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The Plains Indians: Artists of Earth and Sky

Gauntlets, Plains Indians, Metropolitan Museum of Art

Gauntlets, c. 1890. Sioux-Métis artist, North or South Dakota. Native tanned leather, glass and brass beads, cotton cloth. United States, Hirschfield Family Collection, Courtesy of Berte and Alan Hirschfield Photo: Hirschfield Family Collection, courtesy of Berte and Alan Hirschfield/ W. Garth Dowling

‘The Plains Indians: Artists of Earth and Sky’, a current exhibition at the Metropolitan Museum of Art, showcases the power and continuity of the art of Native American people of the Plains region.

Ranging in date from pre-contact to contemporary, the exhibition highlights the objects of many nations including Osage, Cheyenne, Lakota, Blackfeet and Pawnee across a variety of media.

‘The Plains Indians’ is organised in collaboration with the Musée du quai Branly, Paris, bringing together works from European and North American collections. Thus, pieces collected by French traders several hundred years ago sit alongside objects obtained during the Lewis and Clark expedition of 1804-1806, early reservation period works and installations by contemporary artists. The exhibits combine aesthetic appeal with spiritual significance and trace the story of the Plains Indians over four centuries.

Robe, Plains Indians, Metropolitan Museum of Art

Robe with Mythic Bird, c. 1700 – 1740. Eastern Plains artist, probably Illinois, Mid-Mississippi River basin. Native tanned leather, pigment. Paris (France), musée du quai Branly. Photo: Musée du quai Branly/Thierry Ollivier, Michel Urtado

Thomas P. Campbell, Director and CEO of the Metropolitan Museum, said: “Through outstanding works of art from the Plains region, this ambitious exhibition demonstrates the long history of change and creative adaptation that characterizes Native American art. It is an important opportunity to highlight the artistic traditions that are indigenous to North America and to present them in the context of the Met’s global collections.”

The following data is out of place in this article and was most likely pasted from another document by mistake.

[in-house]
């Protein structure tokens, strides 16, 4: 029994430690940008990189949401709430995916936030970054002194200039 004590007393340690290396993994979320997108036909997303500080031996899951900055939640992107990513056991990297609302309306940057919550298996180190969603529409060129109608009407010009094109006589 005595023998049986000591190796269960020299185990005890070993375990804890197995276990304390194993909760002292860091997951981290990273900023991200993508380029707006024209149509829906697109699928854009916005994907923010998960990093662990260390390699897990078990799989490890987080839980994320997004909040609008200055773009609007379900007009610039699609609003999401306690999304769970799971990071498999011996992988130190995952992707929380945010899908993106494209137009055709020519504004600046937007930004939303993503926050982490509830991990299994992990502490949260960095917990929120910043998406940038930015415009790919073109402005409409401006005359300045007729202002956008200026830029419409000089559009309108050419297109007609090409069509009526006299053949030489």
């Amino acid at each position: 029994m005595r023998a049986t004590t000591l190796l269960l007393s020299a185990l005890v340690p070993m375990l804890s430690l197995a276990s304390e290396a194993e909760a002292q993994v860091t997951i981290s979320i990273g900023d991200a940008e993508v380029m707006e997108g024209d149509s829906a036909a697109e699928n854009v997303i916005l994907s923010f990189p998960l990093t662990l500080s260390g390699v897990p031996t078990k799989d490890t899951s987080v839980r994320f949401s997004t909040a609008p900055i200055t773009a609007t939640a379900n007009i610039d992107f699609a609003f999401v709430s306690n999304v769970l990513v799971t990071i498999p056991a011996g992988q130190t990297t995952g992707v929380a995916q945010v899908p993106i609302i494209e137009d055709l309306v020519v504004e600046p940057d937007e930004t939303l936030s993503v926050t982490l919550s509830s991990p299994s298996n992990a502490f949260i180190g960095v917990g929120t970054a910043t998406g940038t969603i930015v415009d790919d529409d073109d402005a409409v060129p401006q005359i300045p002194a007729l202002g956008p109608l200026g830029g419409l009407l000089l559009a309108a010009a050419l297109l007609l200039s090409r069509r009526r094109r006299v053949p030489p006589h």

Reflecting a history of survival and adaptation, the artistic works engage with themes of loss, perseverance and renewal of traditions. While materially rich with a wealth of shell, antler, porcupine-quill, glass-bead embroidery and feather work, many objects also reveal profound connections with the natural and spirit worlds.

Metropolitan Museum of Art, until 10 May 2015

Horse Mask, Plains Indians, Metropolitan Museum of Art

Horse Mask, c. 1900. Lakota (Teton Sioux) artist, North or South Dakota. Native tanned leather, glass beads. Cooperstown (New York), Fenimore Art Museum, The Thaw Collection, gift of Eugene V. and Clare E. Thaw Photo: New York State Historical Association, Fenimore Art Museum,The Thaw Collection

Dress, Plains Indians, Metropolitan Museum of Art

Woman’s Dress, c. 1900. Dakota (Eastern Sioux), Yanktonai or Lakota (Teton Sioux) artist, Fort Peck Reservation (Montana). Native tanned leather, glass, brass and steel-cut beads, metal cones, horsehair. Washington (District of Columbia), Smithsonian Institution, National Museum of Natural History, Department of Anthropology. Photo: National Museum of Natural History, Smithsonian Institution, Department of Anthropology

Horned Headdress, Plains Indians, Metropolitan Museum of Art

Horned Headdress, c. 1780. Eastern Plains artists, Lower Missouri River Region. Split bison horns, sinew, horsehair, deer hair, porcupine quills, glass beads, wood, metal cones, cotton cloth, rawhide, birch bark (?), silk ribbon, pigment. Paris (France), musée du quai Branly Photo: Musée du quai Branly/Patrick Gries, Bruno Descoings

Shield, Plains Indians, Metropolitan Museum of Art

Shield, c. 1850. Arikara artist, North Dakota. Buffalo rawhide, native tanned leather, pigment. Kansas City (Missouri), The Nelson-Atkins Museum of Art, Purchase: the Donald D. Jones Fund for American Indian Art. Photo: The Nelson-Atkins Museum of Art/Jamison Miller

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